Massachusetts elections have never had the notoriety of those in Long's Louisiana, or the predictability of Vermont's. Traditionally, the Republicans pit a Puritan Beacon Hiller against a Democrat recently arisen from Boston's South End. This year the situation has changed: for one of the two major state posts, the Democrats have nominated a fair-haired boy from the upper classes, and the Republicans have chosen two relatively unknown political hacks in their nearly hopeless campaign effort. All four candidates are united in one respect: they are mediocre.
The gubernatorial contest pits incumbent Foster Furcolo against Charles Gibbons, who became the party's rush nominee when Attorney-General Fingold suffered a fatal heart attack ten days before the primary. Gibbons, backed by thousands of dollars from the Associated Industries of Massachusetts, is harping on the heavy state expenses in the last two years, and on the excessive state debt. The Republicans, however, are neglecting one point: most of the debt was incurred in the last two GOP administrations.
As majority leader under former Governor Herter, Gibbons supported the expansion of the state debt by over $600 million--70 per cent of the current total--so that the blame cannot rest entirely on Furcolo's shoulders. Furthermore, Gibbons has shown reactionary tendencies in his voting record in the state General Court. He opposed the establishment of a state Fair Employment Practices Commission and voted against raising the minimum wage on four separate occasions.
As Governor, Furcolo has spent more than any other executive in state history. Inflation is one cause of this record and debt retirement has proved very expensive. Massachusetts has the largest per capita state debt in the nation, despite the existence of a high state income tax, extra excise taxes and local property levies that pass $90 per $1,000 valuation in Boston. (However, it should be pointed out that part of Furcolo's expenditure has gone to provide additional housing for the elderly, to establish nine state junior colleges, and to reconstruct the inadequate state road system.)
Another debit is Furcolo's ineffectiveness as a party leader, shown by his inept attempt to institute a state sales tax. Also, corruption in the Department of Public Works has not been corrected. Furcolo is keeping out needed industry with his high tax policies and his insistence on a withholding tax; he foresees only an expansion of state expenditures in the future. It seems that neither Furcolo nor Gibbons has the potential to deal with the Massachusetts crisis.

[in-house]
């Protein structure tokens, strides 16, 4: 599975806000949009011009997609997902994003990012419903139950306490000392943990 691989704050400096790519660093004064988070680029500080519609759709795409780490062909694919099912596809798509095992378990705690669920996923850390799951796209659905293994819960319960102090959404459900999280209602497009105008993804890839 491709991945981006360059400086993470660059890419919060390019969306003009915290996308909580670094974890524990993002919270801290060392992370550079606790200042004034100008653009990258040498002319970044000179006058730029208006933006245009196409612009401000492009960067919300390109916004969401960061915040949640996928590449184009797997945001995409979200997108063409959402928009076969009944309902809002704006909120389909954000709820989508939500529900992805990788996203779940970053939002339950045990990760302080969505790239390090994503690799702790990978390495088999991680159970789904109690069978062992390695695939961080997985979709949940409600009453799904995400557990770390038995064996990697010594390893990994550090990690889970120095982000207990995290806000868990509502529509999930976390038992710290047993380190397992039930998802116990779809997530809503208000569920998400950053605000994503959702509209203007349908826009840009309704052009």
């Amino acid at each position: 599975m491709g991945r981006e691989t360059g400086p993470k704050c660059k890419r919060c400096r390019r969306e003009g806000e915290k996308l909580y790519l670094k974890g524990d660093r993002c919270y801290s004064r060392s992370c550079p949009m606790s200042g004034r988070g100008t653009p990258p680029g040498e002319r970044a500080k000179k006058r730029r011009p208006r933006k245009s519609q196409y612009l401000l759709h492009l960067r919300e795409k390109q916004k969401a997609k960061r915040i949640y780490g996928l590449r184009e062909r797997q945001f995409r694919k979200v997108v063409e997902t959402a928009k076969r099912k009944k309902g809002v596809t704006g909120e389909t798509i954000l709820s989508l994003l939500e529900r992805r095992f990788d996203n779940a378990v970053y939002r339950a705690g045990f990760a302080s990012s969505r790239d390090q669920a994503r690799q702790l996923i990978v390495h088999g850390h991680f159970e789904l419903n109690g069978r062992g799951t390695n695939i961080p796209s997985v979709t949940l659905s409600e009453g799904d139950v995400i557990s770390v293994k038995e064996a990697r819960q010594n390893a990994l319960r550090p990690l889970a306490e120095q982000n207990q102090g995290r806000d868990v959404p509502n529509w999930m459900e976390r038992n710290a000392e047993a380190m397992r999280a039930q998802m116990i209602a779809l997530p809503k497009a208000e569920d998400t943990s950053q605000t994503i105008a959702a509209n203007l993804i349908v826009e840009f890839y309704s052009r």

National interest centers around the Bay State senatorial race, since John F. Kennedy will almost certainly be re-elected and go on to seek the presidential nomination in 1960. But an endorsement of Kennedy is hardly warranted by a look at his voting record in the last six years.
Kennedy has his sights fixed on 1600 Pennsylvania Avenue, and his Senatorial record provides ample evidence of inconsistency, party politicking, and even desertion of the basic needs of this state. Although he refused to vote against the St. Lawrence Seaway, Kennedy introduced a bill supporting a higher U.S. tariff on fish. His support of the jury-trial amendment was received favorably in the South, but not in Northern liberal strongholds. His stand against McCarthyism, moreover, came too late in the game to be counted as a display of anything but opportunism.
Even admitting that Kennedy is none too good, his almost unknown Republican adversary seems far worse. Vincent J. Celeste, an East Boston attorney, has never held an elective office in the state. As qualifications for the Senate, he lists an unsuccessful candidacy against Kennedy in 1950 and four years' work as a secretary in the office of former Governor Herter.
Voters thus have an option with little meaning, for neither major party has nominated a worthwhile--much less inspiring--candidate. The choice of evils is a difficult and unpleasant one for any voter. That such a choice will have to be made on November 4 is a sad commentary on democracy in Massachusetts.